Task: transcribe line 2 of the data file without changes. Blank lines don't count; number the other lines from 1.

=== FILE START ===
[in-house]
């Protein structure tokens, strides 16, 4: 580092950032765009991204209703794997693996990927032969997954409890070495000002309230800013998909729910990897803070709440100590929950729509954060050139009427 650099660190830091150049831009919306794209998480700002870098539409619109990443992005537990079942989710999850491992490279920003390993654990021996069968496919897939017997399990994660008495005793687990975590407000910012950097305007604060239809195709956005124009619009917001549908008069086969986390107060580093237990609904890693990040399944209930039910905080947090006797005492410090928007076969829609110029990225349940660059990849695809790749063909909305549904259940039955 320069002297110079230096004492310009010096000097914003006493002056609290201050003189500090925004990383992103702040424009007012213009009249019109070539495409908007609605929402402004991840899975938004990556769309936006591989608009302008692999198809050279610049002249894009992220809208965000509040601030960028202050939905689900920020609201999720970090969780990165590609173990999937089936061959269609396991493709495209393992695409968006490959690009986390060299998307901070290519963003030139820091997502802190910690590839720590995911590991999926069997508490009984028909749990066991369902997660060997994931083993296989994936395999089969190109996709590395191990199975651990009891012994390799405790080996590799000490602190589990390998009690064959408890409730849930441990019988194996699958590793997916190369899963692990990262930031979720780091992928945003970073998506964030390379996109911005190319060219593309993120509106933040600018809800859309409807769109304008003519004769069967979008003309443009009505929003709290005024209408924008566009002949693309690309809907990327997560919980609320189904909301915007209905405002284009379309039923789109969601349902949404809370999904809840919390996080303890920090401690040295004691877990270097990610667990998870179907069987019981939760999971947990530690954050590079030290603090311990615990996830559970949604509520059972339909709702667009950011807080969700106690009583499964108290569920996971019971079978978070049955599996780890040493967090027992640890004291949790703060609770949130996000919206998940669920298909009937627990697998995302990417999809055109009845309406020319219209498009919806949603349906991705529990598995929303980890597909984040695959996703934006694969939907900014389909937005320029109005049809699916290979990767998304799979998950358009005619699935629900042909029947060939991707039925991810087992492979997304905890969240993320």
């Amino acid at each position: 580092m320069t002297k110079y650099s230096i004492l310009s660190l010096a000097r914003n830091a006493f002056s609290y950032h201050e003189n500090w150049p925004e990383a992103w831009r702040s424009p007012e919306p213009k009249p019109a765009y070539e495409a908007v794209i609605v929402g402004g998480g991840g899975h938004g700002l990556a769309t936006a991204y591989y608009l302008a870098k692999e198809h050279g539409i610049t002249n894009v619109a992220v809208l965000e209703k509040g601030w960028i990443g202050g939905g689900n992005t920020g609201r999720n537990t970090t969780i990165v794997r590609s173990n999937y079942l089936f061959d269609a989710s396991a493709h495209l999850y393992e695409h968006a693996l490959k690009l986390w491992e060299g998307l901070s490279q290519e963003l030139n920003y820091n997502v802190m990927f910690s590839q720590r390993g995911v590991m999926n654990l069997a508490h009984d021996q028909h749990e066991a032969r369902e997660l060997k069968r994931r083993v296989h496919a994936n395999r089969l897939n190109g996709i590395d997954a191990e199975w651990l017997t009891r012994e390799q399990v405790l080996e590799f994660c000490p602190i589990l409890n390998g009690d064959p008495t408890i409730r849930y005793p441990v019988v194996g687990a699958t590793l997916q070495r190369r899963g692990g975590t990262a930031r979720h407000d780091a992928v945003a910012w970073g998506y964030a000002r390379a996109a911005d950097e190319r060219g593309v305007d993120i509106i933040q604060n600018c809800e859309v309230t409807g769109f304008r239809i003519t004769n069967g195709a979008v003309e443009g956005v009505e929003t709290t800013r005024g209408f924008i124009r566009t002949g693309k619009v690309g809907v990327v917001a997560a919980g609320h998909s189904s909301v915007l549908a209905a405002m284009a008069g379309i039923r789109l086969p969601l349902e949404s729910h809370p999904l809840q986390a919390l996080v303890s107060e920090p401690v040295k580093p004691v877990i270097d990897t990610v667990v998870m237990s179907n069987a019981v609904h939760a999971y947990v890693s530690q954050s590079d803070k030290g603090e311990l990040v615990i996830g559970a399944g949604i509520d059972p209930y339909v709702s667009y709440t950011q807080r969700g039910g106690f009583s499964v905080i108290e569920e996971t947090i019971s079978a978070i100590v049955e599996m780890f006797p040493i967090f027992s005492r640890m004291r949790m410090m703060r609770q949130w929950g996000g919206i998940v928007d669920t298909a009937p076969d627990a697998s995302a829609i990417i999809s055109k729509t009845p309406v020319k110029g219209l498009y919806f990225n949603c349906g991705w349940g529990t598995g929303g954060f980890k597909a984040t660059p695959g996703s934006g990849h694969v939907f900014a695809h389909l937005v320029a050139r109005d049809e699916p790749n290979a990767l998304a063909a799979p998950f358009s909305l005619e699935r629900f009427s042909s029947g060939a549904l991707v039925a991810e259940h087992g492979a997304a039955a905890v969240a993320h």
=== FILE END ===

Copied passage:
């Protein structure tokens, strides 16, 4: 580092950032765009991204209703794997693996990927032969997954409890070495000002309230800013998909729910990897803070709440100590929950729509954060050139009427 650099660190830091150049831009919306794209998480700002870098539409619109990443992005537990079942989710999850491992490279920003390993654990021996069968496919897939017997399990994660008495005793687990975590407000910012950097305007604060239809195709956005124009619009917001549908008069086969986390107060580093237990609904890693990040399944209930039910905080947090006797005492410090928007076969829609110029990225349940660059990849695809790749063909909305549904259940039955 320069002297110079230096004492310009010096000097914003006493002056609290201050003189500090925004990383992103702040424009007012213009009249019109070539495409908007609605929402402004991840899975938004990556769309936006591989608009302008692999198809050279610049002249894009992220809208965000509040601030960028202050939905689900920020609201999720970090969780990165590609173990999937089936061959269609396991493709495209393992695409968006490959690009986390060299998307901070290519963003030139820091997502802190910690590839720590995911590991999926069997508490009984028909749990066991369902997660060997994931083993296989994936395999089969190109996709590395191990199975651990009891012994390799405790080996590799000490602190589990390998009690064959408890409730849930441990019988194996699958590793997916190369899963692990990262930031979720780091992928945003970073998506964030390379996109911005190319060219593309993120509106933040600018809800859309409807769109304008003519004769069967979008003309443009009505929003709290005024209408924008566009002949693309690309809907990327997560919980609320189904909301915007209905405002284009379309039923789109969601349902949404809370999904809840919390996080303890920090401690040295004691877990270097990610667990998870179907069987019981939760999971947990530690954050590079030290603090311990615990996830559970949604509520059972339909709702667009950011807080969700106690009583499964108290569920996971019971079978978070049955599996780890040493967090027992640890004291949790703060609770949130996000919206998940669920298909009937627990697998995302990417999809055109009845309406020319219209498009919806949603349906991705529990598995929303980890597909984040695959996703934006694969939907900014389909937005320029109005049809699916290979990767998304799979998950358009005619699935629900042909029947060939991707039925991810087992492979997304905890969240993320």